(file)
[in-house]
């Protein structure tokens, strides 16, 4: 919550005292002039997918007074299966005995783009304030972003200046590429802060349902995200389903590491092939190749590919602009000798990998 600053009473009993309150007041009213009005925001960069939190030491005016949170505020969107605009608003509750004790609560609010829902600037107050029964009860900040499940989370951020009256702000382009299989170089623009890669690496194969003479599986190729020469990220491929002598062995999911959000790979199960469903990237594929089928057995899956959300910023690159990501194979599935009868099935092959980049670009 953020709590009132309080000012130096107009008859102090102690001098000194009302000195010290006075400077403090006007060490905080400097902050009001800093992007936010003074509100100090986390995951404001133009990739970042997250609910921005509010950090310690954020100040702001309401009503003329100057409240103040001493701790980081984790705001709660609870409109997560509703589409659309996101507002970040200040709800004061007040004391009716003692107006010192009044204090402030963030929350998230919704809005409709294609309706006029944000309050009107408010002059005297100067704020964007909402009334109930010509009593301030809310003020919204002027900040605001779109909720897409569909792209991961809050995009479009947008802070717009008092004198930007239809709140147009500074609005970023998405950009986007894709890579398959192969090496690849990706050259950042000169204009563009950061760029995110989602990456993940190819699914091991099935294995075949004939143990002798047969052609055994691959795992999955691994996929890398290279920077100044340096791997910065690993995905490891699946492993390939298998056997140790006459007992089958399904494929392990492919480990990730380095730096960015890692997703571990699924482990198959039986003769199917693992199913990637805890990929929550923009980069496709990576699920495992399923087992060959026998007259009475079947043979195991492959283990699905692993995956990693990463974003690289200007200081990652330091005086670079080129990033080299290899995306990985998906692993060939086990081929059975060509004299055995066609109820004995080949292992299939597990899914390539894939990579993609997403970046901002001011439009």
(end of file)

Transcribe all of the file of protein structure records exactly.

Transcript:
[in-house]
């Protein structure tokens, strides 16, 4: 919550005292002039997918007074299966005995783009304030972003200046590429802060349902995200389903590491092939190749590919602009000798990998 600053009473009993309150007041009213009005925001960069939190030491005016949170505020969107605009608003509750004790609560609010829902600037107050029964009860900040499940989370951020009256702000382009299989170089623009890669690496194969003479599986190729020469990220491929002598062995999911959000790979199960469903990237594929089928057995899956959300910023690159990501194979599935009868099935092959980049670009 953020709590009132309080000012130096107009008859102090102690001098000194009302000195010290006075400077403090006007060490905080400097902050009001800093992007936010003074509100100090986390995951404001133009990739970042997250609910921005509010950090310690954020100040702001309401009503003329100057409240103040001493701790980081984790705001709660609870409109997560509703589409659309996101507002970040200040709800004061007040004391009716003692107006010192009044204090402030963030929350998230919704809005409709294609309706006029944000309050009107408010002059005297100067704020964007909402009334109930010509009593301030809310003020919204002027900040605001779109909720897409569909792209991961809050995009479009947008802070717009008092004198930007239809709140147009500074609005970023998405950009986007894709890579398959192969090496690849990706050259950042000169204009563009950061760029995110989602990456993940190819699914091991099935294995075949004939143990002798047969052609055994691959795992999955691994996929890398290279920077100044340096791997910065690993995905490891699946492993390939298998056997140790006459007992089958399904494929392990492919480990990730380095730096960015890692997703571990699924482990198959039986003769199917693992199913990637805890990929929550923009980069496709990576699920495992399923087992060959026998007259009475079947043979195991492959283990699905692993995956990693990463974003690289200007200081990652330091005086670079080129990033080299290899995306990985998906692993060939086990081929059975060509004299055995066609109820004995080949292992299939597990899914390539894939990579993609997403970046901002001011439009």